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the origins and early history of the steamer albatross, 1880 - 1887
by Dean C. Allard

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picture of  berth deck
Figure 18. - The berth deck, looking from forward aft.

Yet, in comparison to the activity of the Challenger, as well as to the cruises made by Louis and Alexander Agassiz in U.S. Coast Survey ships and various contemporary expeditions in European waters, Table 1 demonstrates that the U.S. Fish Commission undertook a sustained program over a period of 17 years featuring more than 2,000 dredging stations concentrated in the northwest Atlantic.

During the 1870’s, those investigations focused on the coastal shelf of New England. When the Fish Hawk became available in 1880, that ship investigated mid-water depth especially along the Gulf Stream Slope. The role of the Albatross after 1883 was to extend the Commission’s survey into Atlantic abyssal waters in depths that approached 3,000 fathoms.

It should not be forgotten that the Albatross’s 748 biological dredging stations were in addition to the 1,088 hydrographic stations established by the ship between 1883 and the fall of 1887. Unlike her biological work, however, the ship’s hydrographic activity was concentrated in waters south of Cape Hatteras (Smith, 1889; Hedgpeth, 1945:16–17).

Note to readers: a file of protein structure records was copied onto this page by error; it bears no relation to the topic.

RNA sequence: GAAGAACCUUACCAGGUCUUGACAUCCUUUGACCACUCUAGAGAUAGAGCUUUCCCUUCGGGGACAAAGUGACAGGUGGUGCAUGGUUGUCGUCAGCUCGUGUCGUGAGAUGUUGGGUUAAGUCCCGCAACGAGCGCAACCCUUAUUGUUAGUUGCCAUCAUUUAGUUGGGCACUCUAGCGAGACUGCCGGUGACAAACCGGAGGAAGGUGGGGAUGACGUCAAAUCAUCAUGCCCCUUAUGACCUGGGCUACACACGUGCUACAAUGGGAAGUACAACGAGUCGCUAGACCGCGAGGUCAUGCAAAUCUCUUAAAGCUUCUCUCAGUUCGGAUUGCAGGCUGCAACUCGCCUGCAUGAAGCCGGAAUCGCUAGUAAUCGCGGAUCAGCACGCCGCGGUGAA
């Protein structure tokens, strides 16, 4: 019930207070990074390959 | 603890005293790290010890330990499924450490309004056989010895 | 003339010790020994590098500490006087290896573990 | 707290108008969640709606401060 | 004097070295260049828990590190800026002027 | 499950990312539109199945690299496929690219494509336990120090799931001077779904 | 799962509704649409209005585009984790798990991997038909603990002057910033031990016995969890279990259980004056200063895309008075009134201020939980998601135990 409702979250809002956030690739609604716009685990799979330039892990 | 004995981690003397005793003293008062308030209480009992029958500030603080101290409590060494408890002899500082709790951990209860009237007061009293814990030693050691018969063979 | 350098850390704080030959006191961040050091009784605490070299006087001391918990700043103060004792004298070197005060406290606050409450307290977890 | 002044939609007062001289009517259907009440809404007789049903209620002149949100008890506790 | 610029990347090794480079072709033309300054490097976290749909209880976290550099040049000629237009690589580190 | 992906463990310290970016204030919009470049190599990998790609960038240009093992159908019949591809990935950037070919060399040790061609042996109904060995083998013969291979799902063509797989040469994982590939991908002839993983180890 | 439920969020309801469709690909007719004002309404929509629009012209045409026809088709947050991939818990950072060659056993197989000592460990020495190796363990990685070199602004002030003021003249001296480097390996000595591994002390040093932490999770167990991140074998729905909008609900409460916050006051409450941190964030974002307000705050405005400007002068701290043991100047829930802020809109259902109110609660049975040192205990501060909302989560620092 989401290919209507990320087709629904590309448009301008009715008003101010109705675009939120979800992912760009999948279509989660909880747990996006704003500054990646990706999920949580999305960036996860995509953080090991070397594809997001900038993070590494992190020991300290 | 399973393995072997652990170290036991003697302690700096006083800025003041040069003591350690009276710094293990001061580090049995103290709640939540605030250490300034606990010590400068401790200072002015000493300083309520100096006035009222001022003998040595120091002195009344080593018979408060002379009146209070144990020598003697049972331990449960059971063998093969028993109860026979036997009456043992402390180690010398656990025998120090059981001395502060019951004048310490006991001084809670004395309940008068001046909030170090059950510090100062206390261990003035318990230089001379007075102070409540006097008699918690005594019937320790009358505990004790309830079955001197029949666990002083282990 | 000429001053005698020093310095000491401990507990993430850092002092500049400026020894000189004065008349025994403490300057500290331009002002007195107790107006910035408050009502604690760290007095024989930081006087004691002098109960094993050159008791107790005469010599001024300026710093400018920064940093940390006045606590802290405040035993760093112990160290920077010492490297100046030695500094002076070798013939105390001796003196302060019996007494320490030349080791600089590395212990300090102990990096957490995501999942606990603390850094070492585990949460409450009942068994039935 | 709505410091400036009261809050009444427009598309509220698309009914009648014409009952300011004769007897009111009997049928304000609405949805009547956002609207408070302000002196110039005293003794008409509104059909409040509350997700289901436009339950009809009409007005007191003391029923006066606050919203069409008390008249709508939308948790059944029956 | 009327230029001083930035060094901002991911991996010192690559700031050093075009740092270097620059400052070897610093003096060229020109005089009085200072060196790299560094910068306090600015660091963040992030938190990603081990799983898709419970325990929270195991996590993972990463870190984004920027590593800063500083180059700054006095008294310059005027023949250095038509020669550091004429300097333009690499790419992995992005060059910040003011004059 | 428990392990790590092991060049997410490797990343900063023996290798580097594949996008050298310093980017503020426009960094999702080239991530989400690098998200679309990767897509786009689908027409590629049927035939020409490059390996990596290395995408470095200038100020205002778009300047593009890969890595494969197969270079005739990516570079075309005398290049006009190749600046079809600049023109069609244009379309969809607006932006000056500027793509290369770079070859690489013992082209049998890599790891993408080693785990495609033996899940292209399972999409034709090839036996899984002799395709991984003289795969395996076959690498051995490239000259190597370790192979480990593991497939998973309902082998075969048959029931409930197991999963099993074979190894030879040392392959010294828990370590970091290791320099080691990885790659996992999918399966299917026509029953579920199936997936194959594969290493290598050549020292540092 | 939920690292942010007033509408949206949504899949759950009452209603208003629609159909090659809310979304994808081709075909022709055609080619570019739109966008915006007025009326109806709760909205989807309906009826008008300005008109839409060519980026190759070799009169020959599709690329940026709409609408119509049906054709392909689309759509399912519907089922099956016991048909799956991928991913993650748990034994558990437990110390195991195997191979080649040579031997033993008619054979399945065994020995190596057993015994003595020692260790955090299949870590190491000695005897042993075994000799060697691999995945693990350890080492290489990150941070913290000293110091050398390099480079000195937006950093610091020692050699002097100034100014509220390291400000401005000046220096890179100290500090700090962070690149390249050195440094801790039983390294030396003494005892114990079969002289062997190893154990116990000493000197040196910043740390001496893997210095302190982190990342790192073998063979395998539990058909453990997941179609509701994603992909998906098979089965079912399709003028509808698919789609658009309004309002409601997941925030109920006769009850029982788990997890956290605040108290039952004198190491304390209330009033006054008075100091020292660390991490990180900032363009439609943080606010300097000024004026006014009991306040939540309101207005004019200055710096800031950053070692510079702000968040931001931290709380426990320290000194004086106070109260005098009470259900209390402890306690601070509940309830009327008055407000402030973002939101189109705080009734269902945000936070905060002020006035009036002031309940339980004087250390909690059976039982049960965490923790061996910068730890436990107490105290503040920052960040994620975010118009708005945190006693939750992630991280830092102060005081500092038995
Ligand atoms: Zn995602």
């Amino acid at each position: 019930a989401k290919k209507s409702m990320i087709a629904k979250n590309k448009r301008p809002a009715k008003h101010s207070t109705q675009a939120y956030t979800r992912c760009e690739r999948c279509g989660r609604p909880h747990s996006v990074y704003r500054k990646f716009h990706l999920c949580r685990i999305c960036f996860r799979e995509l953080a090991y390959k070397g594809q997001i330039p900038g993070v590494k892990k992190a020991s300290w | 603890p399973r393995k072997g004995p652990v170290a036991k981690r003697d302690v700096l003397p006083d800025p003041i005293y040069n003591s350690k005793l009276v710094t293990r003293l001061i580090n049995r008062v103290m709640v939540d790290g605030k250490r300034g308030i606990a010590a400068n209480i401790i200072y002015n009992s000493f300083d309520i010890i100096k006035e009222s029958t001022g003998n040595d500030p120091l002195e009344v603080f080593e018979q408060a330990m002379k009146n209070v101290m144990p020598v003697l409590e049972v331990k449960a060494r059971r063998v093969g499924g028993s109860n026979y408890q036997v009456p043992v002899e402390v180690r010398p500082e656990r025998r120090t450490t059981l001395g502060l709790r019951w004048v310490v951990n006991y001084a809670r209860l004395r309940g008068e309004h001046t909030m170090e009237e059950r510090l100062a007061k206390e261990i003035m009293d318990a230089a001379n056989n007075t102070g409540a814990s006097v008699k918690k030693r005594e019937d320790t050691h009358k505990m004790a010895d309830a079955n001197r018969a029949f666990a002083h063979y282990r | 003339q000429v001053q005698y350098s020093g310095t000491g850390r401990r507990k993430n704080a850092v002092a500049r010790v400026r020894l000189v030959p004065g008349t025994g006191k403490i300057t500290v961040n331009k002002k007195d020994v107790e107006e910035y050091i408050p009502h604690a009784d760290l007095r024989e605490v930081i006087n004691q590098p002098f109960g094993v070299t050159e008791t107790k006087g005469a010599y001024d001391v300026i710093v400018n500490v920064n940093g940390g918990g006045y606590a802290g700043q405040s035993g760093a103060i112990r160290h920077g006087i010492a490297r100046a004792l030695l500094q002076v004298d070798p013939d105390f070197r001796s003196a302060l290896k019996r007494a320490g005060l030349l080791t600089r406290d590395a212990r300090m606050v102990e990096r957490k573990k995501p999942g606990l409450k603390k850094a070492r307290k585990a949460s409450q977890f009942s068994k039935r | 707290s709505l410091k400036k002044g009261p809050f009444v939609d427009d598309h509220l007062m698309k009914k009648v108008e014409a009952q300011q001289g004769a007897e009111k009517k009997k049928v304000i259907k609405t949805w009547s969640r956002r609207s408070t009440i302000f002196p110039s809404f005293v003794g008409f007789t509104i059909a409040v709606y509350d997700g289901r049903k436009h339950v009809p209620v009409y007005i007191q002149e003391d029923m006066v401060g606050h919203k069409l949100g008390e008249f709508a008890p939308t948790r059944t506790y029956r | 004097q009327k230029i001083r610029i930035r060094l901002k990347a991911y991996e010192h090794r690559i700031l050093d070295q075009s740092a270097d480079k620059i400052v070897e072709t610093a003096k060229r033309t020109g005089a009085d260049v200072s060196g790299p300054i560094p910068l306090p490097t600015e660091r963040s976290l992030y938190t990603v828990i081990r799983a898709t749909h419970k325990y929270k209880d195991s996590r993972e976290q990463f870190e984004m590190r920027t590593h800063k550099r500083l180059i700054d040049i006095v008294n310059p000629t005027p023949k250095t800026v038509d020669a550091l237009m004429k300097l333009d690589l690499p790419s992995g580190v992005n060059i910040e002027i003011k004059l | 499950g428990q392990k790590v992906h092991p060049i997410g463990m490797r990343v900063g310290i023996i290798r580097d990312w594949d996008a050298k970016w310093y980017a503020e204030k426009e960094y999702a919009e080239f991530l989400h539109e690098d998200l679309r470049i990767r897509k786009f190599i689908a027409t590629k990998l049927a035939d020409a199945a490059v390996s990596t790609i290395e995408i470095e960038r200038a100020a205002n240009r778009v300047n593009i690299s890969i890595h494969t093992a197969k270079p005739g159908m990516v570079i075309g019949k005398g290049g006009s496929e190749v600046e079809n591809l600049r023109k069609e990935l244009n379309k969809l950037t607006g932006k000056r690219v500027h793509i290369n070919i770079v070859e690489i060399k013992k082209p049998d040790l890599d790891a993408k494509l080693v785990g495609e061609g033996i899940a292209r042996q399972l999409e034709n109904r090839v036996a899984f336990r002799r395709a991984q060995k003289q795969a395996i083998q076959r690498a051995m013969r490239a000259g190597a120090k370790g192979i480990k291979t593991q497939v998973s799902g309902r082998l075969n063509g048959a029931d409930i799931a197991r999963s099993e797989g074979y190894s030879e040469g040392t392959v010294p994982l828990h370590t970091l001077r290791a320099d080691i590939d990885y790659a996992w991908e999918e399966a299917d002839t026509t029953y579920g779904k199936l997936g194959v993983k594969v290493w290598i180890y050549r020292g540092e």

The U.S. Fish Commission statistics in Table 1 support the validity of an 1891 assertion by the Johns Hopkins University biologist William Keith Brooks(17). That scientist—a former student of Alexander Agassiz, a designated specialist for some of HMS Challenger’s collections, and the mentor of several prominent members of a new generation of American biologists—claimed that the Fish Commission’s survey represented the first governmental effort anywhere in the world “to undertake the exhaustive scientific exploration of the ocean.” Further, Brooks asserted, the Commission’s “lead has been followed by most of the maritime nations of Europe.” He added that “most of the machinery and apparatus which these foreign countries have employed has been modeled after that which has been devised and used by our Fish Commission” (U.S. Congress, 1891:544–545).

drawing of woods hole
Figure 19. - The Woods Hole station of the U.S. Fish Commission, ca. 1886. At left is the Albatross, center is the laboratory building, and the residence is on the right.

In summary, the Albatross’s work was the deep-sea component of the Fish Commission’s historic survey of the northwest Atlantic between 1871 and 1887 that so impressed Professor Brooks. The ship’s early years in the Atlantic demonstrated the major importance of the Albatross and should remind us of the U.S. Fish Commission’s overall contributions to the annals of marine science during the era when it was directed by Spencer Fullerton Baird.

Publication of the National Oceanic & Atmospheric Administration (NOAA), NOAA Central Library.

Last Updated: June 8, 2006 9:24 AM

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